Climate Dynamics

, Volume 37, Issue 7, pp 1643–1660

A transitioning Arctic surface energy budget: the impacts of solar zenith angle, surface albedo and cloud radiative forcing

  • Joseph Sedlar
  • Michael Tjernström
  • Thorsten Mauritsen
  • Matthew D. Shupe
  • Ian M. Brooks
  • P. Ola G. Persson
  • Cathryn E. Birch
  • Caroline Leck
  • Anders Sirevaag
  • Marcel Nicolaus
Article

DOI: 10.1007/s00382-010-0937-5

Cite this article as:
Sedlar, J., Tjernström, M., Mauritsen, T. et al. Clim Dyn (2011) 37: 1643. doi:10.1007/s00382-010-0937-5

Abstract

Snow surface and sea-ice energy budgets were measured near 87.5°N during the Arctic Summer Cloud Ocean Study (ASCOS), from August to early September 2008. Surface temperature indicated four distinct temperature regimes, characterized by varying cloud, thermodynamic and solar properties. An initial warm, melt-season regime was interrupted by a 3-day cold regime where temperatures dropped from near zero to −7°C. Subsequently mean energy budget residuals remained small and near zero for 1 week until once again temperatures dropped rapidly and the energy budget residuals became negative. Energy budget transitions were dominated by the net radiative fluxes, largely controlled by the cloudiness. Variable heat, moisture and cloud distributions were associated with changing air-masses. Surface cloud radiative forcing, the net radiative effect of clouds on the surface relative to clear skies, is estimated. Shortwave cloud forcing ranged between −50 W m−2 and zero and varied significantly with surface albedo, solar zenith angle and cloud liquid water. Longwave cloud forcing was larger and generally ranged between 65 and 85 W m−2, except when the cloud fraction was tenuous or contained little liquid water; thus the net effect of the clouds was to warm the surface. Both cold periods occurred under tenuous, or altogether absent, low-level clouds containing little liquid water, effectively reducing the cloud greenhouse effect. Freeze-up progression was enhanced by a combination of increasing solar zenith angles and surface albedo, while inhibited by a large, positive surface cloud forcing until a new air-mass with considerably less cloudiness advected over the experiment area.

Keywords

Arctic Sea ice Surface energy budget Cloud radiative forcing Shortwave radiation Longwave radiation 

1 Introduction

The Arctic has become a focal point for studying the Earth’s response to a changing climate (e.g. ACIA 2005; Overland et al. 2008; Overland 2009), as it has witnessed amplified surface warming by roughly a factor of two compared to the global average (ACIA 2005; IPCC 2007), as well as warming aloft (Graversen et al. 2008). A central focus is on the reduction of the perennial sea-ice (e.g. Lindsay and Zhang 2005; Serreze et al. 2007; Overland 2009), especially since the record ice-loss of 2007 (e.g. Kay et al. 2008; Zhang et al. 2008a; Lindsay et al. 2009). The debate over the primary forcings responsible for Arctic climate changes is reflected in the literature: changes in the large-scale atmospheric circulation patterns (eg. Graversen 2006; Graversen et al. 2008; Overland et al 2008; Zhang et al. 2008b); radiative forcing due to changes in greenhouse gases (Serreze et al. 2007; Graversen and Wang 2009); inflow of warm ocean water (e.g. Shimada 2006; Polyakov et al. 2007) or a mixture of these causes. The climate change signal is amplified by feedbacks to the system associated with these forcings, such as the ice-albedo feedback (Perovich et al. 2008) and altered cloud-radiative characteristics (Liu et al. 2008; Kay et al. 2008; Kay and Gettelman 2009). Climate forcings and feedbacks thus inherently influence the energy balances at the snow surface and within the sea ice.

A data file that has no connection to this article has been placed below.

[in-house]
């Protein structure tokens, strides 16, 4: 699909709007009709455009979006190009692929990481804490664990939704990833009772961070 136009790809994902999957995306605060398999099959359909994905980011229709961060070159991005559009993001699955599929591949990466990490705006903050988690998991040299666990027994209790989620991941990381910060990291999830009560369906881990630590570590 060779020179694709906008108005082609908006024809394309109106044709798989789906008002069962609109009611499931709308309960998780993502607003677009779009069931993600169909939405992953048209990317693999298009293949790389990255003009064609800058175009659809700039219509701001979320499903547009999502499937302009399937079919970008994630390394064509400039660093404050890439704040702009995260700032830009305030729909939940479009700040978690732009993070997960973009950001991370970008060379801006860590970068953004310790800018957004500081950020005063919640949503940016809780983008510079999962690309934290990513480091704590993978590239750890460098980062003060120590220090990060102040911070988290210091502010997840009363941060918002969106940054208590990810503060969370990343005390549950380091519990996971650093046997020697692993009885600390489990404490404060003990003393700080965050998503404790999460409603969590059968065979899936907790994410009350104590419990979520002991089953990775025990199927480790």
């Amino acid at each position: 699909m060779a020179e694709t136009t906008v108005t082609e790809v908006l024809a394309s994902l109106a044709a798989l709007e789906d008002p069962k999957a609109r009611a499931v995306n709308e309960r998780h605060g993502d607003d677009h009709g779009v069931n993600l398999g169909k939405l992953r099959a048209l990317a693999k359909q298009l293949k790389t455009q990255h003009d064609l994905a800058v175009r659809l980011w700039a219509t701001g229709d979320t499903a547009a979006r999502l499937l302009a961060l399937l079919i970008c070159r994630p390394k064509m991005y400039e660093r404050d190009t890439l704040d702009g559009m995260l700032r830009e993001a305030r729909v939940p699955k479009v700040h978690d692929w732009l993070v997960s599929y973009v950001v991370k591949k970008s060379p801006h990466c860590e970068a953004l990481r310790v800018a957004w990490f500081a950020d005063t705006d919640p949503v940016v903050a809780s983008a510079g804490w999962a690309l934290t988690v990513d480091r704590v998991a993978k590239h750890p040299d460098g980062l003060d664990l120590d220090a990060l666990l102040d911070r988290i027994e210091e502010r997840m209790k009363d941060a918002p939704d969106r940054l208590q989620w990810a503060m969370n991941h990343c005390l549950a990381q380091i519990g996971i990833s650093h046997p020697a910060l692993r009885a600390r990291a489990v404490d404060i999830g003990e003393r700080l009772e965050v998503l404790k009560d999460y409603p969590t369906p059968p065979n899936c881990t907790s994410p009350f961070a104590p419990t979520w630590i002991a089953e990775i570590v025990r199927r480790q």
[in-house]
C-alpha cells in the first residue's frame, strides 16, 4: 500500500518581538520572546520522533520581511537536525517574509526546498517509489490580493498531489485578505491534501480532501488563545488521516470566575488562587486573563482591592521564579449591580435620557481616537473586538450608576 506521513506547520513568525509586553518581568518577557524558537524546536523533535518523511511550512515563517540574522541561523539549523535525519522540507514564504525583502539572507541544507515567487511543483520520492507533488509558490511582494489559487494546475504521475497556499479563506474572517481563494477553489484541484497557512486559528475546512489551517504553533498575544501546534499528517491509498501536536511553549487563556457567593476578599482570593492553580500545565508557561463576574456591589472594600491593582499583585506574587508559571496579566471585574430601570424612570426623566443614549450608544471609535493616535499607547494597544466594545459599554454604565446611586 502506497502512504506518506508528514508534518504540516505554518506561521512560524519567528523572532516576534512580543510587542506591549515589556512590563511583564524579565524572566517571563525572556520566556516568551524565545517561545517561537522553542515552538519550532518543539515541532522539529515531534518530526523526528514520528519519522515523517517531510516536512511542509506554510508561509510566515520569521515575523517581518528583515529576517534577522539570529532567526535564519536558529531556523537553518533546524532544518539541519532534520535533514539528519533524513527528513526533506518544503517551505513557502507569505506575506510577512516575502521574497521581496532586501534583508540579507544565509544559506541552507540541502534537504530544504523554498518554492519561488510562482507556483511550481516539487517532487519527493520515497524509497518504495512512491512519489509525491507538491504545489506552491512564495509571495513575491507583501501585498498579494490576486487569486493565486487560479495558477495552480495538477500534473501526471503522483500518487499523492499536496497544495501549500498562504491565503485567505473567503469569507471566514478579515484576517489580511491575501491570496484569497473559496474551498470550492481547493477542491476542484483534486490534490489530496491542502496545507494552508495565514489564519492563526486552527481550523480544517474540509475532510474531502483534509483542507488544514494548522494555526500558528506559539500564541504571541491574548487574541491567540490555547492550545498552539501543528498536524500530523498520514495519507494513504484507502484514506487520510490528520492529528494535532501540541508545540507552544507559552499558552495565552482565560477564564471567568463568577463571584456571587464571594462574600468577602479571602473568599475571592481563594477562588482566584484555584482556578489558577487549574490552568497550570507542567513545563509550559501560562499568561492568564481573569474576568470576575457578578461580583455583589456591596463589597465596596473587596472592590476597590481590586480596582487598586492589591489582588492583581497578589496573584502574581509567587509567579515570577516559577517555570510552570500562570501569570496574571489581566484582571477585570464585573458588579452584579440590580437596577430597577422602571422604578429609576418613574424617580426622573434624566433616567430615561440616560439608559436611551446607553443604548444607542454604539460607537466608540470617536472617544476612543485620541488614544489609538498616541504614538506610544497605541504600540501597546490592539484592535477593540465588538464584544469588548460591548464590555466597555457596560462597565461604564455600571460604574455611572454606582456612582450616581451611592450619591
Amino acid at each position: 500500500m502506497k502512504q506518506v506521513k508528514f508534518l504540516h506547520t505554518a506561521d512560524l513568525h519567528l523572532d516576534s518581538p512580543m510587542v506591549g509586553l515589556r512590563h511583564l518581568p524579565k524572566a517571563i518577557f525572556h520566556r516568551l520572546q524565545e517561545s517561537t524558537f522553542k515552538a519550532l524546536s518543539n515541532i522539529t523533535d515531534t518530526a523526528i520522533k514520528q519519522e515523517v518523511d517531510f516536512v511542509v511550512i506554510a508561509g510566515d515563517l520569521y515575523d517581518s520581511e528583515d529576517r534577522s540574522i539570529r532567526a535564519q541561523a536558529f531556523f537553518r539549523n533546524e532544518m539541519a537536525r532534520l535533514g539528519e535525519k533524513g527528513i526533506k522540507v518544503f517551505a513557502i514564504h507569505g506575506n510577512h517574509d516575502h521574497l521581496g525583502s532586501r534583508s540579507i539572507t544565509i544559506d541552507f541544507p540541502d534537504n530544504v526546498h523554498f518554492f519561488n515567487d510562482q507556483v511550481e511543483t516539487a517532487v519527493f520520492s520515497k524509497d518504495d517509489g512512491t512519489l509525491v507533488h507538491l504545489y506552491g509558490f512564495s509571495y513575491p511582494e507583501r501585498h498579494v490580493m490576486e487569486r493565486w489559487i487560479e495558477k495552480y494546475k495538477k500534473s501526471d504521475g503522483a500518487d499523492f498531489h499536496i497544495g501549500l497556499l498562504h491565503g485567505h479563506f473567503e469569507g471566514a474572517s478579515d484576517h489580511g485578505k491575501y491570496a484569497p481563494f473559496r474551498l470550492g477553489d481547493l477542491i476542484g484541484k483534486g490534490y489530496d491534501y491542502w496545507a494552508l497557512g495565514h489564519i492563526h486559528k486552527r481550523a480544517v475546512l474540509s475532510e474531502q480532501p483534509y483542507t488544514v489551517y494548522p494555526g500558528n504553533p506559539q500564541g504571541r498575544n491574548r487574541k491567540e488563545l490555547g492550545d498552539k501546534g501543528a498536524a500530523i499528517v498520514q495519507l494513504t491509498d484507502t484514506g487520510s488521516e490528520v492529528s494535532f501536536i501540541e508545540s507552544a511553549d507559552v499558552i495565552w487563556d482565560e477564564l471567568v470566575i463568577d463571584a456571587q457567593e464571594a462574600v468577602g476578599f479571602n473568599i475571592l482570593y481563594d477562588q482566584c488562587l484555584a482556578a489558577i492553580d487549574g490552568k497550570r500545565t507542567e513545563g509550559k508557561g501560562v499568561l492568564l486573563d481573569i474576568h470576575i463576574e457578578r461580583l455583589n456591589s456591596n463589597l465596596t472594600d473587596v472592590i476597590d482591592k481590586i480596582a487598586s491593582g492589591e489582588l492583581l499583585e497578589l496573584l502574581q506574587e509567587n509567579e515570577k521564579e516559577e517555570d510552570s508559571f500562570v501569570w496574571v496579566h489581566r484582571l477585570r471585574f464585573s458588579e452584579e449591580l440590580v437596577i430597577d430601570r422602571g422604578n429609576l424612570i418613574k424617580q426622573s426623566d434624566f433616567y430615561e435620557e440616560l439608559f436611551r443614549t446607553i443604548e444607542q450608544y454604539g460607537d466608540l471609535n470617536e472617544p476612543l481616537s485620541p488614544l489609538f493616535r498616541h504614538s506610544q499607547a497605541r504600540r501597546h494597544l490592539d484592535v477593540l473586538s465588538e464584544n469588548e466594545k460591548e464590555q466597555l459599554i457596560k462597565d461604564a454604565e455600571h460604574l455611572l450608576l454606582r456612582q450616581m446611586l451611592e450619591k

The surface energy budget is maintained by radiation and turbulent heat transport, upward turbulent ocean heat transport, conduction of heat and transmission/absorption of shortwave radiation within the snow and ice. The timing of sea-ice transitions occurring both in spring and autumn are modulated by the evolution of these processes. As the melt season transitions to freeze-up, sources of heat and moisture to the atmospheric boundary layer (ABL) decrease as open leads and melt ponds freeze over. Radiative fluxes, and the effect of cloud cover, also change seasonally and spatially in the Arctic. The cloud greenhouse warming effect typically dominates over the cloud reflectivity cooling effect across much of the Arctic, however the relative magnitudes of these are dependent on solar zenith angle (SZA), surface albedo and cloud microphysical properties (Curry et al 1996; Walsh and Chapman 1998; Intrieri et al. 2002a; Shupe and Intrieri 2004).

In recent years, sea-ice extent has been readily observed by satellite. Direct, detailed observational data of the surface energy balance and the effects of clouds over the central Arctic Ocean are required to understand the complexity of ongoing processes. Observational data are often confined to intermittent experimental campaigns, although the knowledge gained from such experiments is invaluable (Ruffieux et al. 1995; Nilsson et al. 2001; Persson et al. 2002; Birch et al. 2009). Measurements of physical processes such as turbulent heat fluxes, clouds and cloud-radiative interactions and the extent of the ice-albedo feedback are needed for process-oriented studies and to enhance the understanding of Arctic climate. Such physical processes govern the interactions among the sea ice, the ABL and the free troposphere (e.g. Curry et al. 1996). Parameterizations of these processes for numerical modeling should be validated against observational data from the central Arctic. However, due to the paucity of such data, the parameterizations tend to rely on lower-latitude observations for development and validation (Tjernström et al. 2005), highlighting the importance of such data.